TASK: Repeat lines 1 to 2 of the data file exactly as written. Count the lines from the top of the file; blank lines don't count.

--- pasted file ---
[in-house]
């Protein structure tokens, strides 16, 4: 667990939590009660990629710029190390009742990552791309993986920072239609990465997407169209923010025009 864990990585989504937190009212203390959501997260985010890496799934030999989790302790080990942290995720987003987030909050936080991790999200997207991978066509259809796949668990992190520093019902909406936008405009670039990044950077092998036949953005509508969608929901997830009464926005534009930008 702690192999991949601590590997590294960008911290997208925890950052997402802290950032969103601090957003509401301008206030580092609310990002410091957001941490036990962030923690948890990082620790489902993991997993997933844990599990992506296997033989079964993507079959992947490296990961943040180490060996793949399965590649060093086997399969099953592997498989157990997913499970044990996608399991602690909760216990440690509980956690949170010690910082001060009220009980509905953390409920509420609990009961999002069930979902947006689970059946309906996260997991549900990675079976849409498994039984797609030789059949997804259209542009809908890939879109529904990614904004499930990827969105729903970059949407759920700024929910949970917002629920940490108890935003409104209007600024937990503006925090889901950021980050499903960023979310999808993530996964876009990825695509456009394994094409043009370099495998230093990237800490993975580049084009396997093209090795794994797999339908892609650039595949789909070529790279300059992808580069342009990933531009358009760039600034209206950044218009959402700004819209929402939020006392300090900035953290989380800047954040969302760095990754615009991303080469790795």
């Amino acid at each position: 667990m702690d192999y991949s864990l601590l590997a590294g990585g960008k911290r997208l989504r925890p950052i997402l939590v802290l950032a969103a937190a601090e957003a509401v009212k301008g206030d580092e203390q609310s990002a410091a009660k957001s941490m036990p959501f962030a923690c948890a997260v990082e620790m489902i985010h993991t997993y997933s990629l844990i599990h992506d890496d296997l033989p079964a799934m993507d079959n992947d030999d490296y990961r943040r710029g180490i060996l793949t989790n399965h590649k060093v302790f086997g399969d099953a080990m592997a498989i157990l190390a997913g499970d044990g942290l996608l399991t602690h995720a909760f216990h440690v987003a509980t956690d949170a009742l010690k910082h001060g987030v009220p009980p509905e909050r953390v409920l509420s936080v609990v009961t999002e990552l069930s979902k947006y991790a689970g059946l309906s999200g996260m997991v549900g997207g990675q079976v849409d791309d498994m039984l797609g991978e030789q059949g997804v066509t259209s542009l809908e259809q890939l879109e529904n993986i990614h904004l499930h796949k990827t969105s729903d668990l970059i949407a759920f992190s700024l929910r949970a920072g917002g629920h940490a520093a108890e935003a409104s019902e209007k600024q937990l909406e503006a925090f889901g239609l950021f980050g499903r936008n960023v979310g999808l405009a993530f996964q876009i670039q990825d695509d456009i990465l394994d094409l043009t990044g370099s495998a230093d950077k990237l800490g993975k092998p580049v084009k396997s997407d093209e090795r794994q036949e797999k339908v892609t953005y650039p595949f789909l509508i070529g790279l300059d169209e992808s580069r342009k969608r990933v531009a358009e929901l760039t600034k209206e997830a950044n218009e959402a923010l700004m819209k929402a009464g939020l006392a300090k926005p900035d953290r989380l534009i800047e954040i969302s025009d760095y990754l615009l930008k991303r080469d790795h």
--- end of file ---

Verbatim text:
[in-house]
């Protein structure tokens, strides 16, 4: 667990939590009660990629710029190390009742990552791309993986920072239609990465997407169209923010025009 864990990585989504937190009212203390959501997260985010890496799934030999989790302790080990942290995720987003987030909050936080991790999200997207991978066509259809796949668990992190520093019902909406936008405009670039990044950077092998036949953005509508969608929901997830009464926005534009930008 702690192999991949601590590997590294960008911290997208925890950052997402802290950032969103601090957003509401301008206030580092609310990002410091957001941490036990962030923690948890990082620790489902993991997993997933844990599990992506296997033989079964993507079959992947490296990961943040180490060996793949399965590649060093086997399969099953592997498989157990997913499970044990996608399991602690909760216990440690509980956690949170010690910082001060009220009980509905953390409920509420609990009961999002069930979902947006689970059946309906996260997991549900990675079976849409498994039984797609030789059949997804259209542009809908890939879109529904990614904004499930990827969105729903970059949407759920700024929910949970917002629920940490108890935003409104209007600024937990503006925090889901950021980050499903960023979310999808993530996964876009990825695509456009394994094409043009370099495998230093990237800490993975580049084009396997093209090795794994797999339908892609650039595949789909070529790279300059992808580069342009990933531009358009760039600034209206950044218009959402700004819209929402939020006392300090900035953290989380800047954040969302760095990754615009991303080469790795």